The Magnetic Girl by Jessica Handler (List price: $27.00, Hub City Press)

  • Never Have I Ever by Joshilyn Jackson

    Newver Have I Ever

    The Southern Book Prize:
    Finalist in Fiction

    From New York Times bestselling author Joshilyn Jackson, a twisting novel of domestic suspense in which a group of women play a harmless drinking game that escalates into a war of dark pasts

    In this game, even winning can be deadly...

    Amy Whey is proud of her ordinary life and the simple pleasures that come with it—teaching diving lessons, baking cookies for new neighbors, helping her best friend, Charlotte, run their local book club. Her greatest joy is her family: her devoted professor husband, her spirited fifteen-year-old stepdaughter, her adorable infant son. And, of course, the steadfast and supportive Charlotte. But Amy's sweet, uncomplicated life begins to unravel when the mysterious and alluring Angelica Roux arrives on her doorstep one book club night.

    Sultry and magnetic, Roux beguiles the group with her feral charm. She keeps the wine flowing and lures them into a game of spilling secrets. Everyone thinks it's naughty, harmless fun. Only Amy knows better. Something wicked has come her way—a she-devil in a pricey red sports car who seems to know the terrible truth about who she is and what she once did.

    When they're alone, Roux tells her that if she doesn't give her what she asks for, what she deserves, she's going to make Amy pay for her sins. One way or another.

    "A relentless, carefully crafted page turner! Joshilyn Jackson's foray into psychological thriller genre fiction perfectly balances the literary voice and complex female characters of her previous books with the artful playfulness of an accomplished writer experimenting with something new."

    ~ Underground Books, Carrollton, GA

    To protect herself and her family and save the life she's built, Amy must beat the devil at her own clever game, matching wits with Roux in an escalating war of hidden pasts and unearthed secrets. Amy knows the consequences if she can't beat Roux. What terrifies her is everything she could lose if she wins.

    A diabolically entertaining tale of betrayal, deception, temptation, and love filled with dark twists leavened by Joshilyn Jackson's trademark humor, Never Have I Ever explores what happens when the transgressions of our past come back with a vengeance.

    Never Have I Ever by Joshilyn Jackson (List price: $26.99, William Morrow)

  • The Nickel Boys by Colson Whitehead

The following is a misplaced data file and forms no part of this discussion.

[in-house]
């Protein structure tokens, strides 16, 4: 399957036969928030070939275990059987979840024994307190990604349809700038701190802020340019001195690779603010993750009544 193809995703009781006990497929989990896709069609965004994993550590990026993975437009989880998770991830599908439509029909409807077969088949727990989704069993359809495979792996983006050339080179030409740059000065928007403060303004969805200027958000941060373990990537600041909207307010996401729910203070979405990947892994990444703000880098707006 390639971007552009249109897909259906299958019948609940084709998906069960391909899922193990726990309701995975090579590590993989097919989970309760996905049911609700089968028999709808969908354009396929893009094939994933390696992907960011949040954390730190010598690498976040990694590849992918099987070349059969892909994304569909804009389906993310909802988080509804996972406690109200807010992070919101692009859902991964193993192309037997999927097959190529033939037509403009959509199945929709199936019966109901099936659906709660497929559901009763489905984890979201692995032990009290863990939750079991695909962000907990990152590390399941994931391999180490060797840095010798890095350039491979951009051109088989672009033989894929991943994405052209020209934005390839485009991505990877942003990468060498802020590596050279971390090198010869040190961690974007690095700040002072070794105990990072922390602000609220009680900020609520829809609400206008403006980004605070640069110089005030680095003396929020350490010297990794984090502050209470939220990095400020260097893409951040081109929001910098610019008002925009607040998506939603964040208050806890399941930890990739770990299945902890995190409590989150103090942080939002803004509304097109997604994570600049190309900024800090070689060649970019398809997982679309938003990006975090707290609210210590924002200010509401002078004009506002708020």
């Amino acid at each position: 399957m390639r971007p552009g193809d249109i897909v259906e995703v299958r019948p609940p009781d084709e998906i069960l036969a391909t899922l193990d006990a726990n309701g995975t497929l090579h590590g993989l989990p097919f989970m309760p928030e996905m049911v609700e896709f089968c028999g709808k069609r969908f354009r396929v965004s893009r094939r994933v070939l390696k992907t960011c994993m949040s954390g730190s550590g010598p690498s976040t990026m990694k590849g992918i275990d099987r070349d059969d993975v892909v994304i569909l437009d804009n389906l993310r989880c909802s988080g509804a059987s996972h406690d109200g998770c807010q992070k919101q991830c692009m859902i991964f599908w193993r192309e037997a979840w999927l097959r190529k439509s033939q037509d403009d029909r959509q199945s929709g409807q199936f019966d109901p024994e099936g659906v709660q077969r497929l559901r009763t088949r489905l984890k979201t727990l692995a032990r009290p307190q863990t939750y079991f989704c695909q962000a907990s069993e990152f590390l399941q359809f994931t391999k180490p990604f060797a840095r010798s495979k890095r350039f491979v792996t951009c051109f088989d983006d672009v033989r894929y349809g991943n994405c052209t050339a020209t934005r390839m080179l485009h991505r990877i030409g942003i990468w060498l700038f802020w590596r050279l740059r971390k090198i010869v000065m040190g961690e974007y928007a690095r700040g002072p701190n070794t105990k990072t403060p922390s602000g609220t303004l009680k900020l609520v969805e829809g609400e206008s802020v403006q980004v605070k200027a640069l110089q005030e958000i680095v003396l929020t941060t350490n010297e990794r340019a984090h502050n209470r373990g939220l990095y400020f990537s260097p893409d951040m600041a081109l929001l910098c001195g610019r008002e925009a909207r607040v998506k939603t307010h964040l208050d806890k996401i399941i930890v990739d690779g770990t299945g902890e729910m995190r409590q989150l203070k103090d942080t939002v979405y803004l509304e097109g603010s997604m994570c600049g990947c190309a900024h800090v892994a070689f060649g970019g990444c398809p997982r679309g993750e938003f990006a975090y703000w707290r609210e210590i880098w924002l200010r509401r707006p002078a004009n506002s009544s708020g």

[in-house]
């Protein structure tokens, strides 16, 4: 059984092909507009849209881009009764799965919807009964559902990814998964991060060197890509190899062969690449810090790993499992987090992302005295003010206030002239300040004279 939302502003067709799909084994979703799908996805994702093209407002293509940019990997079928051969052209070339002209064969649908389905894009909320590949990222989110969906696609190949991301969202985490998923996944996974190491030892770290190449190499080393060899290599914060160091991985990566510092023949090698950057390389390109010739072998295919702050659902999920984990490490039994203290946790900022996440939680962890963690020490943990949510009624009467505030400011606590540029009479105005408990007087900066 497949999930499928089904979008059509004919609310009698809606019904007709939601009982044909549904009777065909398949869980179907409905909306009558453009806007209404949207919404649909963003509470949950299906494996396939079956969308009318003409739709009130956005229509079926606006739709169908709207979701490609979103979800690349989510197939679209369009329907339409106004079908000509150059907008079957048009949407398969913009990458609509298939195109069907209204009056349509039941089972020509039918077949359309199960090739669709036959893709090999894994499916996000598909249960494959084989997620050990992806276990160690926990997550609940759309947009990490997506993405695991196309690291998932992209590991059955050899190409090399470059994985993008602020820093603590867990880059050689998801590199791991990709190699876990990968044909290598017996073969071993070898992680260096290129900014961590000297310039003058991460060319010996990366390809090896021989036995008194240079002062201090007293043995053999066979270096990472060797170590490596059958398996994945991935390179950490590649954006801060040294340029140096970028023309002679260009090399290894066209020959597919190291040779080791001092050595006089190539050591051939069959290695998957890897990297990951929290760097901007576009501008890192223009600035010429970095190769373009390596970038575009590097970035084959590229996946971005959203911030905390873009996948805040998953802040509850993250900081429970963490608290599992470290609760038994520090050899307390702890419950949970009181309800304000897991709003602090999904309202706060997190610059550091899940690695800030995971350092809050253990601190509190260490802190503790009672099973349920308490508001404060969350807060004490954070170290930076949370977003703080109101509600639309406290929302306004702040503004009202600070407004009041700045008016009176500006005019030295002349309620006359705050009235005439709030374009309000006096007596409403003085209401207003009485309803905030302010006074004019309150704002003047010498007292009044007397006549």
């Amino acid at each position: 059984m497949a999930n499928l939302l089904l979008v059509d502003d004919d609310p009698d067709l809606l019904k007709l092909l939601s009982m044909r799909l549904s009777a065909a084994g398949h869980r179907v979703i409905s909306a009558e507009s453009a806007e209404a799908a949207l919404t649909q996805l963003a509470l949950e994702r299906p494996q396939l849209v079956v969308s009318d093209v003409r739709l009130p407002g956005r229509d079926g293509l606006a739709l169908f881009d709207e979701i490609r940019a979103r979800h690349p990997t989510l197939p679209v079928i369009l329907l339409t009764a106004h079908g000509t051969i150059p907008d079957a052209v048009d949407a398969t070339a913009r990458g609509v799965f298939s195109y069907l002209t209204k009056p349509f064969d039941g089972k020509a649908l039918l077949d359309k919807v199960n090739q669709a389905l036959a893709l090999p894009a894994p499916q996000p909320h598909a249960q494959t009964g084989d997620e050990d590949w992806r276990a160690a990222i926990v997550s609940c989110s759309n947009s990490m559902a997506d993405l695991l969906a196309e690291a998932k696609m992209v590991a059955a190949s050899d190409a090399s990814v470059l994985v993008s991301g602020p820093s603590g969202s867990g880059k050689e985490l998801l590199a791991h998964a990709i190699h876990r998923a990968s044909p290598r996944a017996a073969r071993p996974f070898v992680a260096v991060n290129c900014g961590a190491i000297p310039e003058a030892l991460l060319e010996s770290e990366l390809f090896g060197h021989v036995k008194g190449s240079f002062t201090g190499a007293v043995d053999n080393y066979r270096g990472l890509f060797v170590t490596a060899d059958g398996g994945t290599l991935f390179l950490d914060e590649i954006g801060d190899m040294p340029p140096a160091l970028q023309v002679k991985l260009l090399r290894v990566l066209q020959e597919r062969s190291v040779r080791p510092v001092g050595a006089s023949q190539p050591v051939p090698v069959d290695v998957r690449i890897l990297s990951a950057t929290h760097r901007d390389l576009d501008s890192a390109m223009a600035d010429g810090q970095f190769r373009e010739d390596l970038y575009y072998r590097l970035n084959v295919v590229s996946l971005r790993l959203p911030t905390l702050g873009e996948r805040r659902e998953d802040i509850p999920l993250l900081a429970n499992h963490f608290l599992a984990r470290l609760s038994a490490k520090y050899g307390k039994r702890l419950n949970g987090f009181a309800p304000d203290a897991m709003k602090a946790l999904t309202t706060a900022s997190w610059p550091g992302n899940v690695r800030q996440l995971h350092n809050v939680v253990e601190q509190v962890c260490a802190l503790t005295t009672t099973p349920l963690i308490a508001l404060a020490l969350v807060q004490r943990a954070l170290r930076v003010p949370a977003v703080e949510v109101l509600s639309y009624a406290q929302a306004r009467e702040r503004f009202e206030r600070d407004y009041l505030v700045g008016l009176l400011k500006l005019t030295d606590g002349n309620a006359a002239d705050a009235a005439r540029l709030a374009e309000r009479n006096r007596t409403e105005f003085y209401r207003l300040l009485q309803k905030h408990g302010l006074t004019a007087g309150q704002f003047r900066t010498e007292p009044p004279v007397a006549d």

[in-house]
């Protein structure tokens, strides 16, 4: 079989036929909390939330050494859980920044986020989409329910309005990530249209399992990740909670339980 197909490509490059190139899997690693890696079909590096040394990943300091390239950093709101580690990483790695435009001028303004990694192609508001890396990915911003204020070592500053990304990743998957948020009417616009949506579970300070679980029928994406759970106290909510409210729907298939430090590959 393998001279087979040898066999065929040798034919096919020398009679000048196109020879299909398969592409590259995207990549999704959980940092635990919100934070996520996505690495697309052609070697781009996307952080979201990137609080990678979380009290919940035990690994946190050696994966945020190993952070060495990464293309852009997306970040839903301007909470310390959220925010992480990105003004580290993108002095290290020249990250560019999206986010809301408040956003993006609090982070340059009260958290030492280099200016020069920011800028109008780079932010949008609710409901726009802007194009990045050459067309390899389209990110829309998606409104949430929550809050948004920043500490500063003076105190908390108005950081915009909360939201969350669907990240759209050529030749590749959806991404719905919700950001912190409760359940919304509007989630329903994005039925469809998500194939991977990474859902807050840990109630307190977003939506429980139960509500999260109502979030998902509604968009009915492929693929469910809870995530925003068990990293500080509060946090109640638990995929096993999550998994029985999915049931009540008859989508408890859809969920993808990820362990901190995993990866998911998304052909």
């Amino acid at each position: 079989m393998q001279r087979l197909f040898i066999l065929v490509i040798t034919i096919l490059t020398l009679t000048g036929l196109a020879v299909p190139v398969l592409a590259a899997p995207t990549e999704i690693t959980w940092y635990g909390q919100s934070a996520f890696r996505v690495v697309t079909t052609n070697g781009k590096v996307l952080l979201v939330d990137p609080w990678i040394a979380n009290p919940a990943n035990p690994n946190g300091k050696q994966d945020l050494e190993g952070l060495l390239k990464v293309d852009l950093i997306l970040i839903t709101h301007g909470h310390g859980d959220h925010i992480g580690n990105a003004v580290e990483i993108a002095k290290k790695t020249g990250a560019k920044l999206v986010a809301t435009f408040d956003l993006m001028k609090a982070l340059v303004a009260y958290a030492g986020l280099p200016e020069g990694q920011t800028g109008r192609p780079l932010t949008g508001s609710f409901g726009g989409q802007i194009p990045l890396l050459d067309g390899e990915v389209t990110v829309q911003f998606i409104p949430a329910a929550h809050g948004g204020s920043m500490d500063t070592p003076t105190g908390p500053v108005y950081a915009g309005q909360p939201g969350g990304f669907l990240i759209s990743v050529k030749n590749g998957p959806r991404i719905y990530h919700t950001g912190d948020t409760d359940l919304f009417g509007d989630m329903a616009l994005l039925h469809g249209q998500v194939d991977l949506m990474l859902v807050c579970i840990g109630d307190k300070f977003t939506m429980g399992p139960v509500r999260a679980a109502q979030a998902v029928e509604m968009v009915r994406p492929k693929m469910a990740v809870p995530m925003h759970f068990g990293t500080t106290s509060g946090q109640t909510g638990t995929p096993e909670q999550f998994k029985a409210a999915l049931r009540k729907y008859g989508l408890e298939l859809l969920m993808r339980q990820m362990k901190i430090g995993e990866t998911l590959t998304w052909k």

The Nickel Boys

    The Southern Book Prize:
    Finalist in Fiction

    In this bravura follow-up to the Pulitzer Prize, and National Book Award-winning #1 New York Times bestseller The Underground Railroad, Colson Whitehead brilliantly dramatizes another strand of American history through the story of two boys sentenced to a hellish reform school in Jim Crow-era Florida.

    As the Civil Rights movement begins to reach the black enclave of Frenchtown in segregated Tallahassee, Elwood Curtis takes the words of Dr. Martin Luther King to heart: He is "as good as anyone." Abandoned by his parents, but kept on the straight and narrow by his grandmother, Elwood is about to enroll in the local black college. But for a black boy in the Jim Crow South of the early 1960s, one innocent mistake is enough to destroy the future. Elwood is sentenced to a juvenile reformatory called the Nickel Academy, whose mission statement says it provides "physical, intellectual and moral training" so the delinquent boys in their charge can become "honorable and honest men."

    In reality, the Nickel Academy is a grotesque chamber of horrors where the sadistic staff beats and sexually abuses the students, corrupt officials and locals steal food and supplies, and any boy who resists is likely to disappear "out back." Stunned to find himself in such a vicious environment, Elwood tries to hold onto Dr. King's ringing assertion "Throw us in jail and we will still love you." His friend Turner thinks Elwood is worse than naive, that the world is crooked, and that the only way to survive is to scheme and avoid trouble.

    "Fiction has this way, I think, of tearing down barriers, of bringing truth to light, of forcing us to step inside someone else's skin. What Colson Whitehead has done (again) is utterly remarkable."

    ~ The Bookshelf, Thomasville, GA

    The tension between Elwood's ideals and Turner's skepticism leads to a decision whose repercussions will echo down the decades. Formed in the crucible of the evils Jim Crow wrought, the boys' fates will be determined by what they endured at the Nickel Academy.

    Based on the real story of a reform school in Florida that operated for one hundred and eleven years and warped the lives of thousands of children, The Nickel Boys is a devastating, driven narrative that showcases a great American novelist writing at the height of his powers.

    The Nickel Boys by Colson Whitehead (List price: $24.95, Doubleday)